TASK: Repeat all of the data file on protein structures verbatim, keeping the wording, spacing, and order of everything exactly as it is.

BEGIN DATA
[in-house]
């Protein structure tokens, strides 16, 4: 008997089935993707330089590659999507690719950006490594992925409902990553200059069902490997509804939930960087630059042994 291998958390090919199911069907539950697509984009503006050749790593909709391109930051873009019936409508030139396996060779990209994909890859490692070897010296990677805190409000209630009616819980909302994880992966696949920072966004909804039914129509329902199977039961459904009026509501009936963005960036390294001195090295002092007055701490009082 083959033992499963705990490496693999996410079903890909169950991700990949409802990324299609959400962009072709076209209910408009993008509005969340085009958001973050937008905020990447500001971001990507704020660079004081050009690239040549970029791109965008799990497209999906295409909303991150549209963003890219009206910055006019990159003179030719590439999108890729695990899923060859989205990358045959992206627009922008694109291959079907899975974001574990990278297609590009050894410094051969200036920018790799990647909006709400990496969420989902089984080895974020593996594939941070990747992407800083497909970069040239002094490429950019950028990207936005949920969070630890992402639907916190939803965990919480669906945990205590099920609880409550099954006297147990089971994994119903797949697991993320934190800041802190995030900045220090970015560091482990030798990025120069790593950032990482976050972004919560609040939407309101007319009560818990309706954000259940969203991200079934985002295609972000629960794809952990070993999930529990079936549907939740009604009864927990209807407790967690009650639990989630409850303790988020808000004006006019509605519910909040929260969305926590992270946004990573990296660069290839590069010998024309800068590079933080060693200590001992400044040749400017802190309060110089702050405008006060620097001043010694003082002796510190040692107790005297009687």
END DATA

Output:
[in-house]
């Protein structure tokens, strides 16, 4: 008997089935993707330089590659999507690719950006490594992925409902990553200059069902490997509804939930960087630059042994 291998958390090919199911069907539950697509984009503006050749790593909709391109930051873009019936409508030139396996060779990209994909890859490692070897010296990677805190409000209630009616819980909302994880992966696949920072966004909804039914129509329902199977039961459904009026509501009936963005960036390294001195090295002092007055701490009082 083959033992499963705990490496693999996410079903890909169950991700990949409802990324299609959400962009072709076209209910408009993008509005969340085009958001973050937008905020990447500001971001990507704020660079004081050009690239040549970029791109965008799990497209999906295409909303991150549209963003890219009206910055006019990159003179030719590439999108890729695990899923060859989205990358045959992206627009922008694109291959079907899975974001574990990278297609590009050894410094051969200036920018790799990647909006709400990496969420989902089984080895974020593996594939941070990747992407800083497909970069040239002094490429950019950028990207936005949920969070630890992402639907916190939803965990919480669906945990205590099920609880409550099954006297147990089971994994119903797949697991993320934190800041802190995030900045220090970015560091482990030798990025120069790593950032990482976050972004919560609040939407309101007319009560818990309706954000259940969203991200079934985002295609972000629960794809952990070993999930529990079936549907939740009604009864927990209807407790967690009650639990989630409850303790988020808000004006006019509605519910909040929260969305926590992270946004990573990296660069290839590069010998024309800068590079933080060693200590001992400044040749400017802190309060110089702050405008006060620097001043010694003082002796510190040692107790005297009687």